This post was originally published on Earth Matters: Land as Material and Metaphor in the Arts of Africa!, a blog created to accompany the eponymous exhibition, organized by the Smithsonian National Museum of African Art.
At the National Air and Space Museum in recent years, we have pursued collaborations with other Smithsonian museums to expand the topics of our exhibitions and programs. On August 15 we opened a new art exhibition titled Views of Africa. A collaboration with the Smithsonian’s National Museum of African Art, it includes satellite views of African locations and a new work of contemporary art. It is being displayed in conjunction with the Earth Matters exhibition at the National Museum of African Art, which explores human connections to the land and how that is they are reflected in art.
South African artist Jeremy Wafer was commissioned to produce a work of sculptural art specifically for this display at the National Air and Space Museum. Wafer has long been inspired by views from maps and images from aircraft and satellites in his work. For this display, he planned a work titled Core, which would include dozens of cylindrical pieces representing soil core samples. In this way, the exhibition would include views of the land from below the surface, paired with views from above as seen by orbiting satellites.
Wafer produced the pieces this summer at the Maryland Institute College of Art in Baltimore. The “cores” were made of concrete and colored to give them the appearance of having soil layers. Wafer’s artistic partner Colleen, who also happens to be his wife, was there to help set up the “cores” at the National Air and Space Museum. Karen Milbourne of the African Art Museum also came by.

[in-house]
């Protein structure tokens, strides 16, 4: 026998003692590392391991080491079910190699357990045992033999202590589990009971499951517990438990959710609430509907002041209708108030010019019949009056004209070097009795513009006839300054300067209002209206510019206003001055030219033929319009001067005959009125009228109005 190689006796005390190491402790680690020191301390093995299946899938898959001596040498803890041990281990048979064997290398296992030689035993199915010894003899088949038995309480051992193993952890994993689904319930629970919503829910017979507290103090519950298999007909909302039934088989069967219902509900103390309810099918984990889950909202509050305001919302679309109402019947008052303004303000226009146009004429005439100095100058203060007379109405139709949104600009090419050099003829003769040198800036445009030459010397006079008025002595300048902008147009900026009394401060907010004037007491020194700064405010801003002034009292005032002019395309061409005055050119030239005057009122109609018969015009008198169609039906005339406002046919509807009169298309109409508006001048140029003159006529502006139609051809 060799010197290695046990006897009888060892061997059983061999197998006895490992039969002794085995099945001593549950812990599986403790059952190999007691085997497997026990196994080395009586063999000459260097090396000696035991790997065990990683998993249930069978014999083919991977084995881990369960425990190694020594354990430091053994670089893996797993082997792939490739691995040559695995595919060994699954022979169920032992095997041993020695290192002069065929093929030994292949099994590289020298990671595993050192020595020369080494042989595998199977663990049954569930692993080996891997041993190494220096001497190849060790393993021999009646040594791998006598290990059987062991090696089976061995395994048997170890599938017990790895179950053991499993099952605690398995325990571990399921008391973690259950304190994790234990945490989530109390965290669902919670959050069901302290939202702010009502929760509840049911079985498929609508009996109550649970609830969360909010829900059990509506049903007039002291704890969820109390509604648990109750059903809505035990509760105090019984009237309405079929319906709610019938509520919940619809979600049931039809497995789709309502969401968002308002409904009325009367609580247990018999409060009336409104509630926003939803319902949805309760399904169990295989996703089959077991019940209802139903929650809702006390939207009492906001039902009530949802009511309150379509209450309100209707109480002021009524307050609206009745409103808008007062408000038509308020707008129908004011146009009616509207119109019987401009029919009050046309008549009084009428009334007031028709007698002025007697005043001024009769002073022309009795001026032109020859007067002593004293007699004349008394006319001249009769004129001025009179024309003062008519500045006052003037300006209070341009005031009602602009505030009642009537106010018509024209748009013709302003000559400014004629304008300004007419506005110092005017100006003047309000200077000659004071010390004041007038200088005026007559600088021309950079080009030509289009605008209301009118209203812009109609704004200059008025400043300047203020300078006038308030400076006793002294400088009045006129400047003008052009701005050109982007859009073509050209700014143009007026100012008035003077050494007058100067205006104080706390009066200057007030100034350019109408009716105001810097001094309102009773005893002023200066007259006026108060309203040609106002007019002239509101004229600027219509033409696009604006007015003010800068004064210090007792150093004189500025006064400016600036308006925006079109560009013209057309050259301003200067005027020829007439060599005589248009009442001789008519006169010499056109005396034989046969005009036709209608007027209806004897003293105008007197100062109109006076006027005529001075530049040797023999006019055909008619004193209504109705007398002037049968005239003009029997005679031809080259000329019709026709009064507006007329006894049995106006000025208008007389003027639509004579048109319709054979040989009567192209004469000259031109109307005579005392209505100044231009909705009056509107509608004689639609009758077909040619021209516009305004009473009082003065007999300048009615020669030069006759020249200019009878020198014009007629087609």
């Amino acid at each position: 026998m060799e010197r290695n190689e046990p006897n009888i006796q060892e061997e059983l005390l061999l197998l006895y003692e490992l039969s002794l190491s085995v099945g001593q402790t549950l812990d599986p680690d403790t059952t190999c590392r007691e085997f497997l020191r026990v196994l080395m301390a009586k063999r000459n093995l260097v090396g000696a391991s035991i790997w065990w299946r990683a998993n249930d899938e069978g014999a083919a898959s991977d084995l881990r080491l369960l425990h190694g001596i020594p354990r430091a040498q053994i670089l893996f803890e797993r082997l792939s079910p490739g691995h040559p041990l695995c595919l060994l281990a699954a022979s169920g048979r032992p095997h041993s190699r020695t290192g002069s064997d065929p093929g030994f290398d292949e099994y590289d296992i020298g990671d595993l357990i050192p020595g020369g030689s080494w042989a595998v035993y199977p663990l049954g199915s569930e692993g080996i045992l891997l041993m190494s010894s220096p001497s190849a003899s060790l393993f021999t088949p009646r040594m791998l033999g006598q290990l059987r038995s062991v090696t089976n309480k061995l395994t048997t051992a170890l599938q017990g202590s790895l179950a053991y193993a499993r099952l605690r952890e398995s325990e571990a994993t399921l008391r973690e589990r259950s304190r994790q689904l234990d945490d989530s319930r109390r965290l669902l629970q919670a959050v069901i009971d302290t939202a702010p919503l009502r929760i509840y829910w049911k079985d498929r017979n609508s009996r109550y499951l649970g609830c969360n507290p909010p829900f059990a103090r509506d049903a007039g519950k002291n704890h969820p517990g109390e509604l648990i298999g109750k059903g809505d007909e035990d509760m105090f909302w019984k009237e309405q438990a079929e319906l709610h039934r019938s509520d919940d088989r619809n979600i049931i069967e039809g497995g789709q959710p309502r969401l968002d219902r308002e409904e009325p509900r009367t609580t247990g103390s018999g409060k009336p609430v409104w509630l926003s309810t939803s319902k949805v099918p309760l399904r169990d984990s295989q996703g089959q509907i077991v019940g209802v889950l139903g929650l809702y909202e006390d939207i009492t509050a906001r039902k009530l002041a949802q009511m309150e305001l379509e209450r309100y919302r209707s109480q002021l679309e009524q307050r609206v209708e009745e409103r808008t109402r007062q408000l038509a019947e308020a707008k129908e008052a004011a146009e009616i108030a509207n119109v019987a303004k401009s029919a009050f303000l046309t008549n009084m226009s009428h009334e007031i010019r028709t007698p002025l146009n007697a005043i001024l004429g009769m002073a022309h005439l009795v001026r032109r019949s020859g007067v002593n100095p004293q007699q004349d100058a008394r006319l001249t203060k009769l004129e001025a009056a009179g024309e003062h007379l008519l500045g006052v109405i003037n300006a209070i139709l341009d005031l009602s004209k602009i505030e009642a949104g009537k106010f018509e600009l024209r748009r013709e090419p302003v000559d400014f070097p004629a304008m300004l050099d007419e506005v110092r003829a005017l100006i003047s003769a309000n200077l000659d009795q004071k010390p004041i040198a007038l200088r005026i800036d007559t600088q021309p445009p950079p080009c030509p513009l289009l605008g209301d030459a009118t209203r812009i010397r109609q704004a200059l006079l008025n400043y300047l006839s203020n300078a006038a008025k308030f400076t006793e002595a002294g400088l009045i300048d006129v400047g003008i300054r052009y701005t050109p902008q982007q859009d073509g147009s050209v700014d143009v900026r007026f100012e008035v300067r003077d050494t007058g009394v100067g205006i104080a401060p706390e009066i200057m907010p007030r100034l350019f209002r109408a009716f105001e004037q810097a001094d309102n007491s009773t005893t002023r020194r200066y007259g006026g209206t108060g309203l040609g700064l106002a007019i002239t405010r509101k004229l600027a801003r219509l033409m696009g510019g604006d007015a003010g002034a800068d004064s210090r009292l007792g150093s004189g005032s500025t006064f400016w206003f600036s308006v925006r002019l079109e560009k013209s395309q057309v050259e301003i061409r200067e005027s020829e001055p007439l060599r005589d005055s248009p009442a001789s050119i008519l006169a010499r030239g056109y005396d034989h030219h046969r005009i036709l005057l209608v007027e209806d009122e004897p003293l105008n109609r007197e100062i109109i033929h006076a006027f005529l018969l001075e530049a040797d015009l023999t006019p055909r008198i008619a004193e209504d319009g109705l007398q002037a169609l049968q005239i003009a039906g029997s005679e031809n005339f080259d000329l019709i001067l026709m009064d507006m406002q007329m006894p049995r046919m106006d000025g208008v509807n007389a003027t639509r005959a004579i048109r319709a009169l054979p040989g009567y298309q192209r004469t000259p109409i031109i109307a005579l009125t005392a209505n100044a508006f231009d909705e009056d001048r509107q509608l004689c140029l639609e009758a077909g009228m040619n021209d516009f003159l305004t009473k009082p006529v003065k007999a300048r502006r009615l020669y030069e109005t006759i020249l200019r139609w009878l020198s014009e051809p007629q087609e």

The installation of the pieces went very well. Wafer arrived at the gallery and made the decision to place the “cores” in a north-south orientation to interact with shadows and sunlight coming through the tall windows.
We announced the installation as a “Meet the Artist” opportunity for the public. Many visitors asked questions of Wafer while he worked. Wafer was happy to speak with people during breaks. Many visitors understood what the pieces represented. During the installation, at least 20 visitors asked, “Are those soil cores?”
Wafer had planned 54 “cores” to represent the number of independent African nations. He made a few extras in case of damage. This turned out to be a good decision, as one of the “cores” broke into two pieces. We kept that one nearby to show visitors what the “cores” looked like on the inside.
Everyone is welcome to see Views of Africa at the National Air and Space Museum. The exhibition will be on display until February 16, 2014 at the west end of the Museum’s first floor.
Andrew Johnston is a geographer in the Center for Earth and Planetary Studies at the National Air and Space Museum.